Platform building

Unfortunately, what passes for opposition to leftism in the western world is a bizarre mixture of leftism, mixed in with a great big bag stupid, which is then spun around even more. Take examples of extreme “rightism” in the form of Ronald Reagan and Margaret Thatcher, only in the 20th century could they be passed off as anything but degenerate stupidity.  We know (or should know by now) that conservatism is a progressive offshoot that is younger than progressivism, and all these claims of classical liberalism are just attempts to resurrect an older form of leftism. As an added piece of confusion, the cold war split created an obscene situation in which all the sins of “leftism” were transferred to Communism, and Liberalism (its birth mother) was claimed to be its total opposite (“left” liberalism and “right” liberalism are an utter joke.) Political discourse is fundamentally shot. It is useless. That no one outside of the De Jouvenel tradition can even define right and left with any coherency should make this clear.

This situation seems to be assisted by the pervasive idea that what happens in society is a matter of collecting a group of ideas together (a political platform) and then advocating for your leaders to then implement the collection of wishes which then come true. So a Libertarian will make a list as so: I want liberty for all, weed legalization, free exit, small governance etc, while a designated socialist will demand a list as so: equality, social security, social justice etc. Here is another good example, and so is here, and here.

The absence of any serious thought as to the function of government as a complex process requiring extreme skill is pronounced. But unfortunately, that is the state of things in the west. The East seems less utterly delusional, but it is hard to tell.

The direction of serious thought would logically need to not begin with what should happen, or its imperative offshoot “must happen,” but with an analysis of what does happen. But this line of thought is unpleasant and leads to conclusions which people do not like.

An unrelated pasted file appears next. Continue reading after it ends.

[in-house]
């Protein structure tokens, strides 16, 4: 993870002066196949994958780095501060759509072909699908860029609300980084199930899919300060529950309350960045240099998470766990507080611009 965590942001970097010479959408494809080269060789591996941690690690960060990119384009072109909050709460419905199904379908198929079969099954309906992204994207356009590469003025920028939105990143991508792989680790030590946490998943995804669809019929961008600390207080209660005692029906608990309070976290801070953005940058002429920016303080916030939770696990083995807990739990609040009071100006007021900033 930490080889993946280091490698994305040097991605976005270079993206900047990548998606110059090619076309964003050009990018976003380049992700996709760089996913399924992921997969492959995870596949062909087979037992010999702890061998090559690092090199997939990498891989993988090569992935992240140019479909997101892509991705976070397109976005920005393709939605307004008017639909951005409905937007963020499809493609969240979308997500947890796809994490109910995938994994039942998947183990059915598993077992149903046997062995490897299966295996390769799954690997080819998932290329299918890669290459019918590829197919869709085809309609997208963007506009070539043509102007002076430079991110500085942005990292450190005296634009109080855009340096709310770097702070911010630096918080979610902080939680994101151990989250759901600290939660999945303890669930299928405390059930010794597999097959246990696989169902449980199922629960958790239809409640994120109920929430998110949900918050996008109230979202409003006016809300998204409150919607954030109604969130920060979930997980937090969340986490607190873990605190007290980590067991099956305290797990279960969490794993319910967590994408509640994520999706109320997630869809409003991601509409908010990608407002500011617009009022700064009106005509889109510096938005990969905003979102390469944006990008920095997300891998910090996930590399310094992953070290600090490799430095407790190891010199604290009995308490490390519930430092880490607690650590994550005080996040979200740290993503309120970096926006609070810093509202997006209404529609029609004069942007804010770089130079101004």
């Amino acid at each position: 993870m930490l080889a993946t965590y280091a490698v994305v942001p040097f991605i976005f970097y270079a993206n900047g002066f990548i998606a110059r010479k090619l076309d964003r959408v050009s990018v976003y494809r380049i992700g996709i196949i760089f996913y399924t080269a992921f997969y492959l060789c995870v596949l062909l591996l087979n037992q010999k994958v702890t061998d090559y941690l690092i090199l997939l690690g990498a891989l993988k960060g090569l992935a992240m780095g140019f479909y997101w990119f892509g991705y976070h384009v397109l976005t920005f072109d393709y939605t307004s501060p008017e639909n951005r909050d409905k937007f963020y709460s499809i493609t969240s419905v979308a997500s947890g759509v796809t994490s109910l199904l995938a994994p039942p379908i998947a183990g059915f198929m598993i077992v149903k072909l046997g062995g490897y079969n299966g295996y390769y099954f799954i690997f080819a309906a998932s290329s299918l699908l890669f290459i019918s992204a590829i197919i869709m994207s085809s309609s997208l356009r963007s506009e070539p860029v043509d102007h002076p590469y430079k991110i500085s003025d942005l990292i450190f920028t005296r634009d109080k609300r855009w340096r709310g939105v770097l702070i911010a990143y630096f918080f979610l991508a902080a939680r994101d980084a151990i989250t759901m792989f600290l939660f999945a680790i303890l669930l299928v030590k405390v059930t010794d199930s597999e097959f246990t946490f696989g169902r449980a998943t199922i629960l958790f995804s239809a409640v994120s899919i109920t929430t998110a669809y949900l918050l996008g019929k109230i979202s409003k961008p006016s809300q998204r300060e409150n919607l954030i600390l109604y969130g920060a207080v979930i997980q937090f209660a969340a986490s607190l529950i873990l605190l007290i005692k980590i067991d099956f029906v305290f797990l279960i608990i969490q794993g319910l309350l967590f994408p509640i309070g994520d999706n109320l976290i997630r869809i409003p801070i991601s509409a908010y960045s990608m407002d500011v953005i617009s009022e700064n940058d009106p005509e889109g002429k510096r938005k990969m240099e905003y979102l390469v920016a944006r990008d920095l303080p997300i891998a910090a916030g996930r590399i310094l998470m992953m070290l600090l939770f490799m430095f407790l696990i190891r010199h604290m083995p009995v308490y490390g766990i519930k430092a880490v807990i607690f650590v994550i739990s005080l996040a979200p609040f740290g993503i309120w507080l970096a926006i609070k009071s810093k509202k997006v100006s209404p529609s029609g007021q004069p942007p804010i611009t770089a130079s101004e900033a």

Everything linked with the alt-right and neoreaction is firmly in the “must”, and “should” camps, and can best be described as a collection of political platforms. So white nationalism is a collection of platforms with a central premise of declaring that ethnic interests should be secured to varying degrees, whilst neoreaction seems to be a collection of libertarian, rationalist and paleo-con platforms with no real rhyme or reason plus an advocate of extreme non-governance via AI and/ or automated constitutions (the ultimate magic “should” and “must” political thinking.)

This is all very entertaining and all, but I don’t see any realism in any of it. The starting point in all of this is firmly not in the “what does/ did happen.” The original cathedral analysis (not the nonsense it has become) was firmly in the “what did/ does happen” category, De Jouvenel’s analysis is firmly in the “what did/ does happen” category, Carlyle’s analysis of the effects of non-governance is firmly in the “what did/ does happen” category. All of these things lead to unpleasant, but deeply necessary conclusions. So unpleasant that even those noticing it could sometimes not bring themselves to state the solution.